Wednesday, July 22, 2009


I know it doesn't do any good to worry but we do it anyway. I watched my mom worry herself sick my whole life. It's perfectly understandable, though, when you lose your eight year old son (he was hit by a car). Now that I'm a mom I can understand more. I lost my own son to Trisomy 18 which made me face the fact that I am not exempt from loss and tragedy.

Since I was little, writing has helped me through many things. I have a notebook full of poems from second grade to the first several years of my marriage. Some are silly, some are sad, and many were written for old boyfriends and then Hubby. Whatever the reason for writing the poem, I always felt better after putting it on paper.

Tonight (actually last night), I find myself turning to writing yet again. As many of you know I pretty much write every day. Sometimes it's just to let you know what's going on with my weight loss, to share something funny, or just some random thing that's happened. But sometimes what I write it is just for me. To get things out. To vent. Not to anyone in particular but just to get it off my chest.

This is one of the need-to-get-something-off-my-chest times. I'm worried. Not about my kids but about their Bubby*, my dad.

Daddy has never really taken care of himself but trudges through life nonetheless. Once upon a time he actively played tennis until he broke his ankle. I think his idea of a diet is eating smaller portions of potato chips. Exercise is walking outside to take the dog out to poop.

Today is Dad's birthday (70th I think) and I was going to take my four kids over to see him. I called my mom last night and she told me he's going to see an intestinal specialist today so maybe we should come another day. I could tell she was worried but tried not to show it. My parents are one of those lucky couples who have managed to stay married over forty years. They've had bumps along the road but stuck them out.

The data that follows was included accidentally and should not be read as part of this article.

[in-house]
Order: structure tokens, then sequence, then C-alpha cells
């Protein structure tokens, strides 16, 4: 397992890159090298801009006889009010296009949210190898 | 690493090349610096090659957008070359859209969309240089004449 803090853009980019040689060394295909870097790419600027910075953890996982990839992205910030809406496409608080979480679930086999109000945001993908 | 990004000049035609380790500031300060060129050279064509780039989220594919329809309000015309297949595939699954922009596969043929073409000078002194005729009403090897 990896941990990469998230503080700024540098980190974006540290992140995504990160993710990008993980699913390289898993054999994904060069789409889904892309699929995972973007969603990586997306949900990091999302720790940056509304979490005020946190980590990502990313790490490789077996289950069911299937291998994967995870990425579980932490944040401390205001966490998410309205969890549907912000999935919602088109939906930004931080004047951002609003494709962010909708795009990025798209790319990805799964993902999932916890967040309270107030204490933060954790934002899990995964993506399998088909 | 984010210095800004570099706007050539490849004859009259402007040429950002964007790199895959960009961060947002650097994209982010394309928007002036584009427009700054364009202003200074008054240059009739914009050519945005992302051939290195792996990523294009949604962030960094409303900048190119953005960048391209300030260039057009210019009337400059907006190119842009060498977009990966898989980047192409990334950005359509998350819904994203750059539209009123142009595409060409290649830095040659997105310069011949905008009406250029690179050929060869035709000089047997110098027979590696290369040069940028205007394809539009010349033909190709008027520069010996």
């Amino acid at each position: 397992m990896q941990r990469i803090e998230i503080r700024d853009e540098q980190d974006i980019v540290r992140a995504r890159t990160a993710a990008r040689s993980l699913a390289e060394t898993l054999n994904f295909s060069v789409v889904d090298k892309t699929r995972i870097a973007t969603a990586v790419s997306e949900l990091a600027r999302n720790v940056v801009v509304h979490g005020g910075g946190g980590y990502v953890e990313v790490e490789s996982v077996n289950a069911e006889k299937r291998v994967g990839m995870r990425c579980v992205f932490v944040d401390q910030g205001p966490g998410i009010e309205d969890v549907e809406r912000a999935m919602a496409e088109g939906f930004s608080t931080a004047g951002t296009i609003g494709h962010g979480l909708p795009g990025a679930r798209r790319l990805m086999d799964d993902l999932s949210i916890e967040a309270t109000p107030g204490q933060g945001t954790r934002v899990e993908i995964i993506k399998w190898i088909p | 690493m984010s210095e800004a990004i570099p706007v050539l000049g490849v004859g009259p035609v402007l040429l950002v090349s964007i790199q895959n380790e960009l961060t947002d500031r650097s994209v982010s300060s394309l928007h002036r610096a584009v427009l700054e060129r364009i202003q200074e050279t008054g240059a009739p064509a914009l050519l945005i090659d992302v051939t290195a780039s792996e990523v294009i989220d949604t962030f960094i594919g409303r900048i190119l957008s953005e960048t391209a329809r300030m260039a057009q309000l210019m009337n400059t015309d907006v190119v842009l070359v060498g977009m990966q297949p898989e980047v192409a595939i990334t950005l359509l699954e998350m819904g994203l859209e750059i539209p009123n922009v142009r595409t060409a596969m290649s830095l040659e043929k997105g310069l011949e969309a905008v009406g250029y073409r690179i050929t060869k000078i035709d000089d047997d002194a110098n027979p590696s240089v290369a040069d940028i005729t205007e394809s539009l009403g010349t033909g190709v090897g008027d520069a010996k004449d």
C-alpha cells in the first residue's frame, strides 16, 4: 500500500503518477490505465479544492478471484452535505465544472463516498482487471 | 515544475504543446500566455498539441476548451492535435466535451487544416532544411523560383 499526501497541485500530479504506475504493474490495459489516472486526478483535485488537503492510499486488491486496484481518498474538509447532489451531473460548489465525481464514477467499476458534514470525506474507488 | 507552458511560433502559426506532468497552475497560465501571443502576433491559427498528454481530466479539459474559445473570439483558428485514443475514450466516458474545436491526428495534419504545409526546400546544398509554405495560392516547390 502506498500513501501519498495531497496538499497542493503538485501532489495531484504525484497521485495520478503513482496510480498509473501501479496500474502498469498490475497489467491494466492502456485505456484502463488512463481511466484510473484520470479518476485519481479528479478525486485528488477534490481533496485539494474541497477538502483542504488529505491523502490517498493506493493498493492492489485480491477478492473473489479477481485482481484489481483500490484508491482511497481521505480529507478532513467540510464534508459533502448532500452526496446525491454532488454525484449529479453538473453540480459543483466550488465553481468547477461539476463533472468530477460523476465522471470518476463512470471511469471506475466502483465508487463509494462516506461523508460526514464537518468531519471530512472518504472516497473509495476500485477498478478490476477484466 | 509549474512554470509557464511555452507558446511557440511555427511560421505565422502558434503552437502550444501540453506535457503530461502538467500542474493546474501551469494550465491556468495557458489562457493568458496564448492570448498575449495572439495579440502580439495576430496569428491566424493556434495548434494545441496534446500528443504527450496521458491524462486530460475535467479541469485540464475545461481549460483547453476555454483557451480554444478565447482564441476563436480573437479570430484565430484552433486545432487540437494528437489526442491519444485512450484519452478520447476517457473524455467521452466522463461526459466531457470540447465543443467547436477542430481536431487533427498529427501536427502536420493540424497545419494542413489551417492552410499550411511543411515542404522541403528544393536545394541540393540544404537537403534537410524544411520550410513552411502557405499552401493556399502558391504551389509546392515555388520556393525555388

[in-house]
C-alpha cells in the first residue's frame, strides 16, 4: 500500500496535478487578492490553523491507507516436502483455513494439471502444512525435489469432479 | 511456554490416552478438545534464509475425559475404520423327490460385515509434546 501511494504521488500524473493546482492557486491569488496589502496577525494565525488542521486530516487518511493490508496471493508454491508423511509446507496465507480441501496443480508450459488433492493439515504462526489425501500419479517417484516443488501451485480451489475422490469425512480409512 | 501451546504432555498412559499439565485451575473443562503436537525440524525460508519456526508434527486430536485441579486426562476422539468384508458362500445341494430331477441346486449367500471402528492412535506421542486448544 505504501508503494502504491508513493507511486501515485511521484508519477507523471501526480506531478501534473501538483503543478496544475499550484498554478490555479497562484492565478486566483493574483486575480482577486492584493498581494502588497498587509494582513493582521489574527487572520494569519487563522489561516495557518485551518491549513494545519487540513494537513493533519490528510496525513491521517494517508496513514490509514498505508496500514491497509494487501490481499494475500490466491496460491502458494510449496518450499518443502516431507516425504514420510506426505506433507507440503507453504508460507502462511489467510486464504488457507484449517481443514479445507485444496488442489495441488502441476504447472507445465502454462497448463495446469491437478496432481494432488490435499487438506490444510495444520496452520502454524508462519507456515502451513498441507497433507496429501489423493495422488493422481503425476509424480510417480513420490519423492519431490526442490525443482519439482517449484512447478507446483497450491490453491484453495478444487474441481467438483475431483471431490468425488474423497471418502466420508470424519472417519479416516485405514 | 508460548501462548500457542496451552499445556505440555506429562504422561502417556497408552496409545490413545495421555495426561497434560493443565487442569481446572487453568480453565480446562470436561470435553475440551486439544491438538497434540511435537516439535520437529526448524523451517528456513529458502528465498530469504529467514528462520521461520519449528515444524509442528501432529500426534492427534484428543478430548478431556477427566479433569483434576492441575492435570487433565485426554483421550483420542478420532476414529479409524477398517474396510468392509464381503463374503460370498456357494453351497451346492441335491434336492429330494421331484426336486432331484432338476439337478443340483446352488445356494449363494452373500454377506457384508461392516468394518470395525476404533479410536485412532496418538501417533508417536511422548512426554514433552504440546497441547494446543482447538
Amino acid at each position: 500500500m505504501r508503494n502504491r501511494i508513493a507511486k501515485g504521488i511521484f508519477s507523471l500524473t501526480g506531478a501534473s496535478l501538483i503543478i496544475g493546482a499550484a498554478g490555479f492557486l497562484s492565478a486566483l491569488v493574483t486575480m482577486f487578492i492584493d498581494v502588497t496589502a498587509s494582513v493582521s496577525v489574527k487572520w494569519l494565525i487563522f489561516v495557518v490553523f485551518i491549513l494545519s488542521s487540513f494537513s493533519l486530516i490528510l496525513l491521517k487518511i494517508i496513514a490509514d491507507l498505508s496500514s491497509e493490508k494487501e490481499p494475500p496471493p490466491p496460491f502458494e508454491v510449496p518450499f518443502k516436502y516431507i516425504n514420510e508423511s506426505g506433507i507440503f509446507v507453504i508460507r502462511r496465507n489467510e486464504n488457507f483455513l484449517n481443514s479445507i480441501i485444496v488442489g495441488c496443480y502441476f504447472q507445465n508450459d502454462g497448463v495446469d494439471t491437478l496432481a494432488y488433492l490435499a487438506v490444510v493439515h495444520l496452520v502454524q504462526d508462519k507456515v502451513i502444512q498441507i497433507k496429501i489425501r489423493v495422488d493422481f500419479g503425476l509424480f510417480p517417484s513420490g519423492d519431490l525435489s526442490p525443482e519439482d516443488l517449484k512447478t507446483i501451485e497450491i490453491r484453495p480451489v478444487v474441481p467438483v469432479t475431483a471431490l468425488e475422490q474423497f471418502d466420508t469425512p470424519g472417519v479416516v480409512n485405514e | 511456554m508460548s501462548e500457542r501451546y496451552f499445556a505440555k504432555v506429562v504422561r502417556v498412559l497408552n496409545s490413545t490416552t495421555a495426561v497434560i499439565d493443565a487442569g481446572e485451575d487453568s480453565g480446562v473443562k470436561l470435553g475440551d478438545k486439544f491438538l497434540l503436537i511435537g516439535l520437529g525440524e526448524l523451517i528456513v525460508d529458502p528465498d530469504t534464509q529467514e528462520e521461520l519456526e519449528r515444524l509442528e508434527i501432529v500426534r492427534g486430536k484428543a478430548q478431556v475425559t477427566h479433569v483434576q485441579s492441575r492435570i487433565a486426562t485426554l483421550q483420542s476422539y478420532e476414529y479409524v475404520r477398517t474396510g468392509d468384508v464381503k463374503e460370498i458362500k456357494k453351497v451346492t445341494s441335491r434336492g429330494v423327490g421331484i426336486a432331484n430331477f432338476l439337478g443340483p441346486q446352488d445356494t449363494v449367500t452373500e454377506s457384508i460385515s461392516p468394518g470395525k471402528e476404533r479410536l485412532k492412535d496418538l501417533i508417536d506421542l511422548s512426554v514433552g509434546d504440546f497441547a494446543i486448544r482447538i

Last night a little voice inside my head said, "He's got to go sometime." A big booming voice yelled, "NO! I'M NOT READY!" I'm so pitiful. But really, who is ready to lose their parent? I'm blowing this all of proportion right now. I'm sorry for the randomness of this but what's going through my head is what's pouring onto the keyboard (the top few paragraphs I wrote in my notebook last night). He's just going to see a doctor. A specialist. Simple appointment. That's it. Nothing to get worked up about. But I can't help it.

Anyway, for those of you who read this and pray, I'd appreciate it if you could say a little prayer for our family. For those of you who don't pray, I'd appreciate positive thoughts thrown our way. There are 3 daughters, a wife, two sons-in-law and eight grandkids who love their dad, husband, and Bubby very much.

*When my oldest nephew, who is now 16, was about 2 Dad (Grandpa) was playing with him saying, "Chubby bubby, chubby bubby." Then Dad said, "You be chubby and I'll be bubby." Somehow it stuck!

1 comment:

  1. I sympathize with you. I lost my Dad about 13 years ago. He didn't take good care of himself either, but he worked hard his whole life and when he got sick, he wanted to enjoy life. I can't really blame him.

    I'm going through stuff with my Mom now who's been sick but refuses to follow dr's orders. What can I do? She's almost 80. I worry, get angry. I'm realizing that I can't control what anyone does. So I continue to help when I can and most importantly I love her all I can!